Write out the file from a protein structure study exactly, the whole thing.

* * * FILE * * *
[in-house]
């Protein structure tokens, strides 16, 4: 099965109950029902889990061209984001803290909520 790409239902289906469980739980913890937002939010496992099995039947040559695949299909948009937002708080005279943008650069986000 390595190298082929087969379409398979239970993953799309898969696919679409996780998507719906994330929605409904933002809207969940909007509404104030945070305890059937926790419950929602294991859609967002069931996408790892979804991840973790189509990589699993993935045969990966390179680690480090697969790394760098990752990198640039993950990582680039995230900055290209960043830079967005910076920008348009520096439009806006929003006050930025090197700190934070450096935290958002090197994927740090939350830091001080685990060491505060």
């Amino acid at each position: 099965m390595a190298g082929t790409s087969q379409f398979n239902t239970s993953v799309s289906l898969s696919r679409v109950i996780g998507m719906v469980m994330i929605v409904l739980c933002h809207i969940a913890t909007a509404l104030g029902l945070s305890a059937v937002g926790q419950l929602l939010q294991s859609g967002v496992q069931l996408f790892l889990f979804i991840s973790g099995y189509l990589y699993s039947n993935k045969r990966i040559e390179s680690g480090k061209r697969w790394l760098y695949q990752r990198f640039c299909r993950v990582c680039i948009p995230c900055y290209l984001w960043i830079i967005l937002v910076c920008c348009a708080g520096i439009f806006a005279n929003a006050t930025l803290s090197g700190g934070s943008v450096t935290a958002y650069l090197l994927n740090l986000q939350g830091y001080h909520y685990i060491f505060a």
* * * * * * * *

[in-house]
């Protein structure tokens, strides 16, 4: 099965109950029902889990061209984001803290909520 790409239902289906469980739980913890937002939010496992099995039947040559695949299909948009937002708080005279943008650069986000 390595190298082929087969379409398979239970993953799309898969696919679409996780998507719906994330929605409904933002809207969940909007509404104030945070305890059937926790419950929602294991859609967002069931996408790892979804991840973790189509990589699993993935045969990966390179680690480090697969790394760098990752990198640039993950990582680039995230900055290209960043830079967005910076920008348009520096439009806006929003006050930025090197700190934070450096935290958002090197994927740090939350830091001080685990060491505060």
């Amino acid at each position: 099965m390595a190298g082929t790409s087969q379409f398979n239902t239970s993953v799309s289906l898969s696919r679409v109950i996780g998507m719906v469980m994330i929605v409904l739980c933002h809207i969940a913890t909007a509404l104030g029902l945070s305890a059937v937002g926790q419950l929602l939010q294991s859609g967002v496992q069931l996408f790892l889990f979804i991840s973790g099995y189509l990589y699993s039947n993935k045969r990966i040559e390179s680690g480090k061209r697969w790394l760098y695949q990752r990198f640039c299909r993950v990582c680039i948009p995230c900055y290209l984001w960043i830079i967005l937002v910076c920008c348009a708080g520096i439009f806006a005279n929003a006050t930025l803290s090197g700190g934070s943008v450096t935290a958002y650069l090197l994927n740090l986000q939350g830091y001080h909520y685990i060491f505060a």